W.M.: Luke is a wonderful actor and seeing him step effortlessly into ‘Romeo’ at age 16 and live so heartfully inside the Bard’s words left me no choice but to encourage him to follow his passion. He has a BFA in acting from NYU and will be playing D’Artanyon in The Three Musketeers at Stratford this season as well as staring in a new contemporary play. He is a smart, kind, funny and inventive person who loves to learn and whatever this career holds for him I have every confidence he will meet the challenges giving them his best.

J.P.: My wife hates Los Angeles and refuses to consider moving there. You live in LA. Please, Wendel, make the sell here for me. Please …

W.M.: Well Jeff, there as many L.A.s as their are people in it. I raised my son here so there is a sweet feeling of home because of that. If you like the weather and can find a community you like it’s great. I have not been in the ‘industry’ part of things for the most part and am fine with that. I managed to raise my son here in a Waldorf school which has it’s own unique way of looking at children, learning and community without the L.A. plague of influence that people talk about. We live up in the hills so have a pretty incredible life in nature that is minutes away from urban facilities. As to convincing someone to move here, sorry, you are on your own with that one.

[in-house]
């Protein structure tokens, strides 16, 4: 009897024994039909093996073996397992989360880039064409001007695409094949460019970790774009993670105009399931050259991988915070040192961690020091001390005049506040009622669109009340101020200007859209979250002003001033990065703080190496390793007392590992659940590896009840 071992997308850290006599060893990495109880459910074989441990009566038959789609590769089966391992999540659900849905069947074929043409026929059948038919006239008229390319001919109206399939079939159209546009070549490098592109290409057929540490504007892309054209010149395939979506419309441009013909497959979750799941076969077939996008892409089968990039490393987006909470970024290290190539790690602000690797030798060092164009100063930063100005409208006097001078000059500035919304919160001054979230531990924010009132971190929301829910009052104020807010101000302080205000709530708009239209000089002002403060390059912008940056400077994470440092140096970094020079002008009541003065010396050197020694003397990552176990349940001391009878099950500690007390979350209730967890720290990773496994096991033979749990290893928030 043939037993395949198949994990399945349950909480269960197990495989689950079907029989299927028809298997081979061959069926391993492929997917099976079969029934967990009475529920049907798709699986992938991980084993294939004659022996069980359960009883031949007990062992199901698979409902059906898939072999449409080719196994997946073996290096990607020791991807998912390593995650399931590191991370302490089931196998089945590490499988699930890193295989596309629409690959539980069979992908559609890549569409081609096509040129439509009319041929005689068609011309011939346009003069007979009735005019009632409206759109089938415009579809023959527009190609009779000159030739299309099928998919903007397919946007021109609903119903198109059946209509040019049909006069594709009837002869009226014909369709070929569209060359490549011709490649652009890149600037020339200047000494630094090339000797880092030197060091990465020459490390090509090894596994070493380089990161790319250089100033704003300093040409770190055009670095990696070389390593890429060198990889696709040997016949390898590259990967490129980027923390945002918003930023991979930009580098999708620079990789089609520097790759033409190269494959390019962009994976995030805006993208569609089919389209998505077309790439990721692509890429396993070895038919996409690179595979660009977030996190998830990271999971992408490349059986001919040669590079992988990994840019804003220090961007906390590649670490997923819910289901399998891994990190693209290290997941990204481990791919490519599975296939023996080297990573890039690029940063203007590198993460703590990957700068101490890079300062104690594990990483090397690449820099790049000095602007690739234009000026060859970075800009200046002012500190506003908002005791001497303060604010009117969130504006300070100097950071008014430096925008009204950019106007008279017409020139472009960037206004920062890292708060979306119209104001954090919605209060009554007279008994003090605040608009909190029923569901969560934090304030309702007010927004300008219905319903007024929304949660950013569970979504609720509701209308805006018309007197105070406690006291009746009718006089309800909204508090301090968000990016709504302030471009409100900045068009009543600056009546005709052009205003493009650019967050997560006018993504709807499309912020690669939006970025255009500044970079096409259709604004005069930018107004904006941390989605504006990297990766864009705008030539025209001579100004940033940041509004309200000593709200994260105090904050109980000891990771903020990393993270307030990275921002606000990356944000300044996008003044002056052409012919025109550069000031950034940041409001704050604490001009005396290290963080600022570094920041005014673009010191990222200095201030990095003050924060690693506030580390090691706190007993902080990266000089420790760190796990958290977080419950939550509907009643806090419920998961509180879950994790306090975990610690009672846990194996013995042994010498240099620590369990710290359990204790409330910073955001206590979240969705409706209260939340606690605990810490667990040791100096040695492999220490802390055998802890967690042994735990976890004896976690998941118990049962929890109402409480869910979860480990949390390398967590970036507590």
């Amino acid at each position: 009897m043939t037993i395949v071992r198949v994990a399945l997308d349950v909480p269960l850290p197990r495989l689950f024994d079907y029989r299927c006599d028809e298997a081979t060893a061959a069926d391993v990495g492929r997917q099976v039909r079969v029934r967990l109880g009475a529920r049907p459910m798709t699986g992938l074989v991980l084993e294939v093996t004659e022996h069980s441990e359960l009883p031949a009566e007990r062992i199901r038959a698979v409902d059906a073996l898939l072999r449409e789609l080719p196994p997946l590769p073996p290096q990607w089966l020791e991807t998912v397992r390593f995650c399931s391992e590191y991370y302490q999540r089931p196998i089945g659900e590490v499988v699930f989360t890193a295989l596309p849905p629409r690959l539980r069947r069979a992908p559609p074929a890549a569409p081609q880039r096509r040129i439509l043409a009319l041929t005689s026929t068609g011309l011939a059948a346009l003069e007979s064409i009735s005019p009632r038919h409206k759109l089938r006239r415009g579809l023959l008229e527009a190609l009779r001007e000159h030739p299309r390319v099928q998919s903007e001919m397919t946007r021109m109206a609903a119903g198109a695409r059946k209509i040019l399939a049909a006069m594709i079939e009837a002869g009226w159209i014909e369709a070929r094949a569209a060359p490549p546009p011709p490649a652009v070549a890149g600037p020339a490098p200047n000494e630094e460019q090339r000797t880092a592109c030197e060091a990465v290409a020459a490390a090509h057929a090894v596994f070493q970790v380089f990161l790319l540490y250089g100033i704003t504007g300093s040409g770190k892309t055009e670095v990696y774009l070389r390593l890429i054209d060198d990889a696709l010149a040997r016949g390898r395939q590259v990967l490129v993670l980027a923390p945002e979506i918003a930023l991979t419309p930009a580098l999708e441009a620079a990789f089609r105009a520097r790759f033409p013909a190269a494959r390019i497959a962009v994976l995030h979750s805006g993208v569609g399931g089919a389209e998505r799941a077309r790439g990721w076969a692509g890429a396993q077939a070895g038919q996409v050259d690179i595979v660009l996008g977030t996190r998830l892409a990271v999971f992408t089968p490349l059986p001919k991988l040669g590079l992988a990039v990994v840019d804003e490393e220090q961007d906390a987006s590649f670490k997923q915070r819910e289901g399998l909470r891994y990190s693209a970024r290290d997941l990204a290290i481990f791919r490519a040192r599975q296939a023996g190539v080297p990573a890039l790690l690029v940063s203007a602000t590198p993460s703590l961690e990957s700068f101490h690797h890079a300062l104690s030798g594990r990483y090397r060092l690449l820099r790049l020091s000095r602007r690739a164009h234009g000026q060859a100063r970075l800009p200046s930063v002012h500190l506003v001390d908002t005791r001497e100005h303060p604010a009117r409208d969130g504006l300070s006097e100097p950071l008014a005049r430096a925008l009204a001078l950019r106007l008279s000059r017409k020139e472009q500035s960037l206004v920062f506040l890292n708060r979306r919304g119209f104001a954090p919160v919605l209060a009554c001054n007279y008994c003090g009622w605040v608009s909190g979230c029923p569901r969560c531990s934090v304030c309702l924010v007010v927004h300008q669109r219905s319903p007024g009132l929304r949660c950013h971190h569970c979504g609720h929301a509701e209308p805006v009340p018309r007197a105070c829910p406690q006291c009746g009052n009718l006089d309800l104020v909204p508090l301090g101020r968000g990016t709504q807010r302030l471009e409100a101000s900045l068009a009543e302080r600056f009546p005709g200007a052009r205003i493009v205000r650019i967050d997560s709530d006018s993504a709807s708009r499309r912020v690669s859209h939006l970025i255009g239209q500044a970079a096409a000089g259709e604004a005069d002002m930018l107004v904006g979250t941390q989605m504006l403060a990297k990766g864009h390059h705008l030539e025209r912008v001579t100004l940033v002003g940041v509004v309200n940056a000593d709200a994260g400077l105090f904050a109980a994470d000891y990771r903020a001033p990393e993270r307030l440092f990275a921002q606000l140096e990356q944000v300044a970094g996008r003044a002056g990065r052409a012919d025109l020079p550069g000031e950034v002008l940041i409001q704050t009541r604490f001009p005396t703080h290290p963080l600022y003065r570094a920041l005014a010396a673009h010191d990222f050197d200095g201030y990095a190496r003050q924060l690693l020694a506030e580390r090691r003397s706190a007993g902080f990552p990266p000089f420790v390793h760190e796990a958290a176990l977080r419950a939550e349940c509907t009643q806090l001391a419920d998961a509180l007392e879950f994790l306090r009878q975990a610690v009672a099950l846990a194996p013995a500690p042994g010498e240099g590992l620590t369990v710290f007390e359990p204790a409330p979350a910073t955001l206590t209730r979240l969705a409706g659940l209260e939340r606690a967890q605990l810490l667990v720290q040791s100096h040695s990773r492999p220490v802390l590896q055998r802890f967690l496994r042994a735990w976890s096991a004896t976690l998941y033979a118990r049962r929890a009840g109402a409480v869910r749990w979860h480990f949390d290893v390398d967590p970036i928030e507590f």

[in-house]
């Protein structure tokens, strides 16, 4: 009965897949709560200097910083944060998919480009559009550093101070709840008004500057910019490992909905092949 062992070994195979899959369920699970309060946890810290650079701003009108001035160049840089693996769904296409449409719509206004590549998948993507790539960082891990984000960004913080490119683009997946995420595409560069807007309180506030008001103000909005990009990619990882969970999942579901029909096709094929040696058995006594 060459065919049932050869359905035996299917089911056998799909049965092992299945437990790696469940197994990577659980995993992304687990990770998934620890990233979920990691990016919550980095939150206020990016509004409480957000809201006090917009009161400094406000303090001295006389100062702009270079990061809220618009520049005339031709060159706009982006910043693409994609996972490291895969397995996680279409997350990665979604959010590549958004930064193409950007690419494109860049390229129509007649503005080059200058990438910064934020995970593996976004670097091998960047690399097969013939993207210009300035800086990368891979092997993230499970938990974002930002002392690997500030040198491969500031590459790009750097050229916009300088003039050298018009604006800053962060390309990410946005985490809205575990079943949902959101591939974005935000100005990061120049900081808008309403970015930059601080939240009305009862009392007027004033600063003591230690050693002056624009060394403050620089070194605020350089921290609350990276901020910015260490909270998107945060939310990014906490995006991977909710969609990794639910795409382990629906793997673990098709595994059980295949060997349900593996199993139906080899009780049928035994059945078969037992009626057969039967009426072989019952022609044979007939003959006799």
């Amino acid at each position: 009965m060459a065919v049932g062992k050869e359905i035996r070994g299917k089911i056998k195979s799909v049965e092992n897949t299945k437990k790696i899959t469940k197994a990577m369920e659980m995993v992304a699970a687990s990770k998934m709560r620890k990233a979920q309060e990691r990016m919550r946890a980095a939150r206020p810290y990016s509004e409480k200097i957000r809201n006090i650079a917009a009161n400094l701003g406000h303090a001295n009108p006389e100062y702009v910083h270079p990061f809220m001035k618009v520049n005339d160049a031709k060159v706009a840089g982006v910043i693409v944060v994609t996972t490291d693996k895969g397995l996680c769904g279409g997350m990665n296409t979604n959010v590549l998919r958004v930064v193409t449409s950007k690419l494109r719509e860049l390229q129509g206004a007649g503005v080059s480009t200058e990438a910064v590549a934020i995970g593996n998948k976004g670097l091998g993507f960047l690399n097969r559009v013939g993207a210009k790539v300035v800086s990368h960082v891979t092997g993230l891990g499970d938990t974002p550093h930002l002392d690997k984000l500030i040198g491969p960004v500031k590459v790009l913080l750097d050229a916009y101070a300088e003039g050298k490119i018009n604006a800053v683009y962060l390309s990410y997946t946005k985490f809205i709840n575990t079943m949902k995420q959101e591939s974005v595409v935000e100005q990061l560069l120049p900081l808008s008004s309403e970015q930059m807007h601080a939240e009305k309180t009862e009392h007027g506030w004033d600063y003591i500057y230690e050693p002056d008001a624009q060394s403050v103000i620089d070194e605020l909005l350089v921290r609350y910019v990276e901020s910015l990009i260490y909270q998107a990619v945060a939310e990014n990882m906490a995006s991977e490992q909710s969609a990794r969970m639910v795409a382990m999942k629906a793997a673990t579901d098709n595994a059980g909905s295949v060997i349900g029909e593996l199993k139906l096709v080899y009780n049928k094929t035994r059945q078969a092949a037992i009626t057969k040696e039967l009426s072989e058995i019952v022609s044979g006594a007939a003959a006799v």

J.P.: Wendel, I’ve known a good number of actors and—to be 100% blunt and, perhaps, offensive—many irk the crap out of me. It’s that need to always be “on”; to always be the center of the room. Do you know what I mean? Am I making this up, or does that often come with the business? And how do you explain it?

W.M.: I’ve worked with many actors and have a couple as close friends. I really like actors and our job together is to play and connect which is very fun and endlessly mysterious. Your perspective is certainly valid. Maybe try playing with them next time as they are experts at it and opportunities to stretch ones play muscles don’t come often enough.

QUAZ EXPRESS WITH WENDEL MELDRUM:

• “Notes From the Undercarriage” blew my mind. Please explain: Wait. this is a quick response question? Eep! “Notes From the Undercarriage” is my booklet on the web that is a sort of graphic novel about the absurdity of being a woman on this planet. It’s ideas are the essence of my writing. I am so touched that you read it and thrilled that it ‘blew your mind.’